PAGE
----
Women in management in the 1970s – changing the business culture
Published - 12/13/20 - 07:45 AM | 2254 views | 0 0 comments | 33 33 recommendations | email to a friend | print
Natasha Josefowitz
Natasha Josefowitz
The 1970s were a wonderful time to be in academia. I was well ensconced as a faculty member in the Whittemore College of Business and Economics (WSBE) at the University of New Hampshire. The years in Durham, N.H., were happy ones for Herman and I; we did everything together. He was unwaveringly supportive. I was integrated into the university and had the freedom to be innovative, both on my home turf and away.

In 1979, a representative of a publishing house, Addison-Wesley, was asking secretaries at WSBE, what they were working on. My secretary showed him the outline of my course on women in management. The next thing I knew, I was signing a contract for a book I was not writing. My first book, “Paths to Power: A Woman’s Guide from First Job to Top Executive” (Addison Wesley) was written chronologically based on my class syllabus. I was fortunate to have the first and only book dealing with women in organizations. The book was adopted by over 100 universities and colleges, both nationally and internationally, and was translated into several languages. The book became a best seller in 1980. 

I was thrust into the limelight as one of the early feminists dealing with issues encountered by women working in organizations. I remember my first TV interview. I was nervous, never having been in a TV studio. I drove to Boston from New Hampshire. Upon arriving at the studio, I was introduced to the host and was told we had five seconds before starting. My heart was pounding when his first comment was “I don’t like the title of your book. I don’t believe women should want power. They should stay home and take care of their families.” As you can imagine, I was taken aback. My response was “I am so glad you said that. My book is written for you; you are exactly who needs to read it.” I went on to explain what my book was about, in particular, the chapter dealing with exactly his kind of mindset. 

My first radio interview was with Larry King. We pulled an all-nighter. He started our session with “I did not read your book. I do not know why you are my guest and neither does my audience, so it is up to you to set us straight.” Well, this was precisely the type of challenge which permitted me to put forth the reasons for writing the book.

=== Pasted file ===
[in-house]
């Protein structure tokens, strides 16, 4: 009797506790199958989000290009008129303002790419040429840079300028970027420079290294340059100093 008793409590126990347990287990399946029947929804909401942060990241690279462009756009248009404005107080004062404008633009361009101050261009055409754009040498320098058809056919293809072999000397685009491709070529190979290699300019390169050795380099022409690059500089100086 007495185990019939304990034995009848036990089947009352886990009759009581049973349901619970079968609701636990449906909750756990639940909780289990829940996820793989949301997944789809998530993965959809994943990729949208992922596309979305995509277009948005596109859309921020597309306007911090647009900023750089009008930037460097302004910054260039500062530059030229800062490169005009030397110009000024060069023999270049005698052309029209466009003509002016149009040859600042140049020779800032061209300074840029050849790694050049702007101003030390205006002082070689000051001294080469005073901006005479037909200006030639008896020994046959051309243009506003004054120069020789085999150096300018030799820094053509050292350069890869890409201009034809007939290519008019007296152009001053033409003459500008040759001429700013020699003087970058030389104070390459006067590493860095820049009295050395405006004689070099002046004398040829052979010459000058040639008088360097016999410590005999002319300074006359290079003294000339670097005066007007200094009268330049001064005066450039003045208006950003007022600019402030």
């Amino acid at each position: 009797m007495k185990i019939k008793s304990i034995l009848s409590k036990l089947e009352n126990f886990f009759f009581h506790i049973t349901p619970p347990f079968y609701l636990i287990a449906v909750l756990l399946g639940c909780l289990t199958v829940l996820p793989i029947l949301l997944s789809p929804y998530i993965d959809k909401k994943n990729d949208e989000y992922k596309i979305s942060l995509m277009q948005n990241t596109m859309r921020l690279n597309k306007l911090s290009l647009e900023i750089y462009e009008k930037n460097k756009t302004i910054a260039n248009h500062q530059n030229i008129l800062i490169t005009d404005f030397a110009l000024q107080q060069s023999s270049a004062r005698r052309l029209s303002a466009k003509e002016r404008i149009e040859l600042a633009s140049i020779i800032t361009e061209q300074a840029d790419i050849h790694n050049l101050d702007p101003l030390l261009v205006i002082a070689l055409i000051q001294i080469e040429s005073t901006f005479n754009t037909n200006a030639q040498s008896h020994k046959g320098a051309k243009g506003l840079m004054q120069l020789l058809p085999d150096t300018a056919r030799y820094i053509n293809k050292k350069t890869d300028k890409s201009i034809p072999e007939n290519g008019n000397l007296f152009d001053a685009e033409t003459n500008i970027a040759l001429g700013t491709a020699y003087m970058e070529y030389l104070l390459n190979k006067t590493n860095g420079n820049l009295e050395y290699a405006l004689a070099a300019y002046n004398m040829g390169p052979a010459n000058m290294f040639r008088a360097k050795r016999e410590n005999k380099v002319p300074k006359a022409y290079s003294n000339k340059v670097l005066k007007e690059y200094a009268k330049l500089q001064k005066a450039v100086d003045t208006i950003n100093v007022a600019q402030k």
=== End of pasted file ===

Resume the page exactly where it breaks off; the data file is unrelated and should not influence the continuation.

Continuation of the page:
My third interview was appearing on TV with Dr. Ruth; she was a kick. She came rushing in at the last minute before our live interview was about to start. She looked at me questioningly as if it was for me to start, so I did. “Dr. Ruth, I said, you talk about sex and how to do it at home. I want to talk about sex and how not to do it at the office.” That segment was rebroadcast numerous times.

There was a backlash from the men who had enjoyed the privacy of male jokes, cartoons, and locker room humor. Now, all of a sudden, it was deemed inappropriate to make any sexy remarks in front of women colleagues. It was a time of confusion about new expected behaviors. The Women’s Movement brought to light some of the ways women were responding to their new roles in the workplace. Should a man open the door for a woman? Or would she be offended because she can open her own door. Guidelines were needed to deal with the confusion of women entering the workforce in droves. I wanted to help and accepted consulting opportunities with various government agencies such as the FBI, the CIA, the California Chiefs of Police, and U.S. Postal Service, as well as in industry including General Dynamics, Teledyne Ryan, National Cash Register (NCR), General Motors of Canada, etc. I was surprised that I was considered to be an expert in this new field. However, at that time, there was no one else specifically dealing with women integrating into formerly male-dominated organizations. Often there was initial hostility from the men, who were asked to attend my workshops.  

I started writing humorous verse to help relax the atmosphere, for instance, these two lines: “He taught her everything he knew. Now that she knows as much as he does, he doesn’t like it.” The ensuing laughter eased the tension in the audience. I had compassion for the men, who had to learn new behaviors and deal with their confusing feelings, to help them accept women as colleagues in the workplace. Using humor in poetry is a wonderful stress reducer.

Natasha Josefowitz is the author of 21 books of business and poetry. She currently resides at White Sands Retirement Community in La Jolla. Copyright © 2020. Natasha Josefowitz. All rights reserved.
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